Consumer familiarity makes chip and signature clear #EMV winner

by. Brandon Kuehl

With so many players involved in the EMV rollout process, it’s not surprising there are varying opinions and some uncertainty about what EMV will look like as it comes to fruition in the U.S. market.

One thing most in the industry agree on is that chip alone will not be enough to stop fraud. There are a number of different authentication factors being discussed to go along with the chip. The two most commonly considered options are PIN and signature.

Chip and PIN technology requires the EMV cardholder to enter a four-digit PIN at the point of sale (POS). Chip and signature (the authentication method most in line with what credit cardholders are used to today) allows consumers to use their signatures for authentication at the POS. Another option recently entering the picture is chip and fingerprint. With chip and fingerprint, the cardholder swipes his or her finger across a sensor on the card’s surface. The card’s internal computer processor performs a match with the person’s pre-stored fingerprint.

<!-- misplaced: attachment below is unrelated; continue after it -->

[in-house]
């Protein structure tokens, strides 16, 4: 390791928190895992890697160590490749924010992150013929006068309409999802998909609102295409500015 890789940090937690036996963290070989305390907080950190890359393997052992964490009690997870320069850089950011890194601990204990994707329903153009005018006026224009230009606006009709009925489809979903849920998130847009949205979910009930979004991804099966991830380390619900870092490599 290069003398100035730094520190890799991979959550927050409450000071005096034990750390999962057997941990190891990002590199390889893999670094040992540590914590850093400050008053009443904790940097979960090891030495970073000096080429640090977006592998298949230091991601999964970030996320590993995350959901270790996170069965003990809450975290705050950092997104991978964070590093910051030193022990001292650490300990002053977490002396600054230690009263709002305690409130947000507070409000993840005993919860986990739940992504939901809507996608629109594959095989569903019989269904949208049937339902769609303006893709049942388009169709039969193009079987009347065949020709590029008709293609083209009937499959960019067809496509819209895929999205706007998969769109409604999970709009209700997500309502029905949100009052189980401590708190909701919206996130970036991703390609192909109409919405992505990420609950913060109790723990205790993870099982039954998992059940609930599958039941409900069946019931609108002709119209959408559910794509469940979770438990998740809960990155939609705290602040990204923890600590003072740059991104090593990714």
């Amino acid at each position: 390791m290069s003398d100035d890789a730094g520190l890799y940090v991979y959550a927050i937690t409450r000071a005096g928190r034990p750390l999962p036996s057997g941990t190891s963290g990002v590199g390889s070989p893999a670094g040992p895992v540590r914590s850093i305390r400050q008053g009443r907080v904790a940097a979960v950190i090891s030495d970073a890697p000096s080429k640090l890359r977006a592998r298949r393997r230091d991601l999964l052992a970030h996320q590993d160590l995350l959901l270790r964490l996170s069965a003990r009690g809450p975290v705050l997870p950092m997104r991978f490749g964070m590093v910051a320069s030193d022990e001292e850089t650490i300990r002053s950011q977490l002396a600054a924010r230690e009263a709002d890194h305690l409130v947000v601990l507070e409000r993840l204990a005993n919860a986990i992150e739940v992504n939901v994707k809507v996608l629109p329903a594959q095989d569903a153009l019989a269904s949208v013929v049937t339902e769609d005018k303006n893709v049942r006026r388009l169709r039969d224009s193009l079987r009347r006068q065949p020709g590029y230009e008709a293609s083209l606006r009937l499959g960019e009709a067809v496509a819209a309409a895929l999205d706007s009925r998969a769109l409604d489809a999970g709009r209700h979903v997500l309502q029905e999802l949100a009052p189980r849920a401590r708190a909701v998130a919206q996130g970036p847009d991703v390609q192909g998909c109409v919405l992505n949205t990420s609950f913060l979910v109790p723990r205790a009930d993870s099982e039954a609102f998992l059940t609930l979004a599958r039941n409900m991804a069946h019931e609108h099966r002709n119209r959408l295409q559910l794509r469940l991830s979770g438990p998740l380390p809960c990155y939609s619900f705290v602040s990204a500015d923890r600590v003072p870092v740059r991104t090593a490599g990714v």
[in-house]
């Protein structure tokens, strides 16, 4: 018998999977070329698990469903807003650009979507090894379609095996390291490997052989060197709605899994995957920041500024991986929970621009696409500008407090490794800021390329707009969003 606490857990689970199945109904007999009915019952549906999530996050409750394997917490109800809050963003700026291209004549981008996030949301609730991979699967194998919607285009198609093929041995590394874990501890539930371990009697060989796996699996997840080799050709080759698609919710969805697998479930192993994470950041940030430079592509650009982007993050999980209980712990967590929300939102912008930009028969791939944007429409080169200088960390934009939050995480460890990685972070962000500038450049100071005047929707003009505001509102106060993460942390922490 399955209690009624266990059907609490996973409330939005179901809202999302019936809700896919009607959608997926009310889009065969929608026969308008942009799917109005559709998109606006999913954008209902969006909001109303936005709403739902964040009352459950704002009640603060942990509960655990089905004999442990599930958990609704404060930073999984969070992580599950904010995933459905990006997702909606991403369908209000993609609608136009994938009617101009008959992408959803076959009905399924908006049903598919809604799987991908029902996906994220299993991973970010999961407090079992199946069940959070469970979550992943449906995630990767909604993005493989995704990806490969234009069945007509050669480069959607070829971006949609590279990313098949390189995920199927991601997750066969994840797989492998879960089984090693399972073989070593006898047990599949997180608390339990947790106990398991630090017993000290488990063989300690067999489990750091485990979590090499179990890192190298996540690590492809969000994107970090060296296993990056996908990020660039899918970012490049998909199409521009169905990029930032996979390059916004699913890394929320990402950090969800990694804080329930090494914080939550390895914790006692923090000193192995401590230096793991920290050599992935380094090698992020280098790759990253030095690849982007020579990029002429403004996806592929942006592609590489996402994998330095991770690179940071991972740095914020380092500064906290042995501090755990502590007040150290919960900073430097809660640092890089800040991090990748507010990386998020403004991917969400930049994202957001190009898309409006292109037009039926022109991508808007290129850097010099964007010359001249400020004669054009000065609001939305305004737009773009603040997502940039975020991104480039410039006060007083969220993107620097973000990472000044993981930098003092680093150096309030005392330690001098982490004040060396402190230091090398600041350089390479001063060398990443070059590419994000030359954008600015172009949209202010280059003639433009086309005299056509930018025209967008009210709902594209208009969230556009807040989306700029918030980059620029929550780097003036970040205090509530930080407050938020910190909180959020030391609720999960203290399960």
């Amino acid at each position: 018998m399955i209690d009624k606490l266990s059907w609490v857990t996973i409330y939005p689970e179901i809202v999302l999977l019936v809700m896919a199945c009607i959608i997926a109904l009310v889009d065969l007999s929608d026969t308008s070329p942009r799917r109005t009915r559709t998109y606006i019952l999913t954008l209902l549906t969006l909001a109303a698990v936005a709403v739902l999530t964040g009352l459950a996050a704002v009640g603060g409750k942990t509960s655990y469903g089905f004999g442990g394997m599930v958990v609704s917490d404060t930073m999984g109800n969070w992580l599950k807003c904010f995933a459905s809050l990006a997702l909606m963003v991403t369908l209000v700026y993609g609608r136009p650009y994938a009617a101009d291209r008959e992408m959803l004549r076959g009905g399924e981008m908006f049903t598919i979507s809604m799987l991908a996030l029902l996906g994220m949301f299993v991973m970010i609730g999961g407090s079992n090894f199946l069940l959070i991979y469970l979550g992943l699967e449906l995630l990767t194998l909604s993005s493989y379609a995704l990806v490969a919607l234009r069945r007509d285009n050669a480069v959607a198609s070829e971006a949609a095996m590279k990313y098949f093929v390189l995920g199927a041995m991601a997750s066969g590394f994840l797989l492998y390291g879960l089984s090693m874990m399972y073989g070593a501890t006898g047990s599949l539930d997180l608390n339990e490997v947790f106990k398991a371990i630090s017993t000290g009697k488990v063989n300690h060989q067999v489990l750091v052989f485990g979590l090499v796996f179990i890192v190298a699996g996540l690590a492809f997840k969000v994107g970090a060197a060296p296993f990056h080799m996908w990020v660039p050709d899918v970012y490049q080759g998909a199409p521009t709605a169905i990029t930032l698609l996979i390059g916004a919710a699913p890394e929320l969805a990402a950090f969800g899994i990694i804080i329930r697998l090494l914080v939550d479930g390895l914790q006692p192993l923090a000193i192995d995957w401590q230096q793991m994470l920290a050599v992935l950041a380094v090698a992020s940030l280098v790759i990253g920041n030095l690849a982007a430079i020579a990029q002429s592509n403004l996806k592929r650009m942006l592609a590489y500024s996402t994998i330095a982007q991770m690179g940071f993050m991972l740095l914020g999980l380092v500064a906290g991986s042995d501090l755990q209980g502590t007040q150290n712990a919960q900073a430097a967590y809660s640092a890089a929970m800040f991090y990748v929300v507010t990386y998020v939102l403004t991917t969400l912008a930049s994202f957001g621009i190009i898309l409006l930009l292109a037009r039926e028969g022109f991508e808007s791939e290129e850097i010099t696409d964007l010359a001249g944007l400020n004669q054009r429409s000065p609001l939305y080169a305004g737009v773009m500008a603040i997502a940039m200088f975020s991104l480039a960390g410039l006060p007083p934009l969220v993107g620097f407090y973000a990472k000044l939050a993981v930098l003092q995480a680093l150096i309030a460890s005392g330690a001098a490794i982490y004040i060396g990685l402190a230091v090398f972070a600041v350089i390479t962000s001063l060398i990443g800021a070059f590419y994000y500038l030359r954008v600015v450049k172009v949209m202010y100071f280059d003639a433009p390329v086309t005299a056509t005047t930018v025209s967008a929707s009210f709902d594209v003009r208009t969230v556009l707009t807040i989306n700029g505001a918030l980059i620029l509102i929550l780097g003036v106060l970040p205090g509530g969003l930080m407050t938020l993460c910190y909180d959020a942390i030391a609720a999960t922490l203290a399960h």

A recent survey by The Members Group (TMG) found the majority of both Visa- and MasterCard-issuing clients plan to issue contact-only, signature-based EMV cards that authorize only in an online environment.

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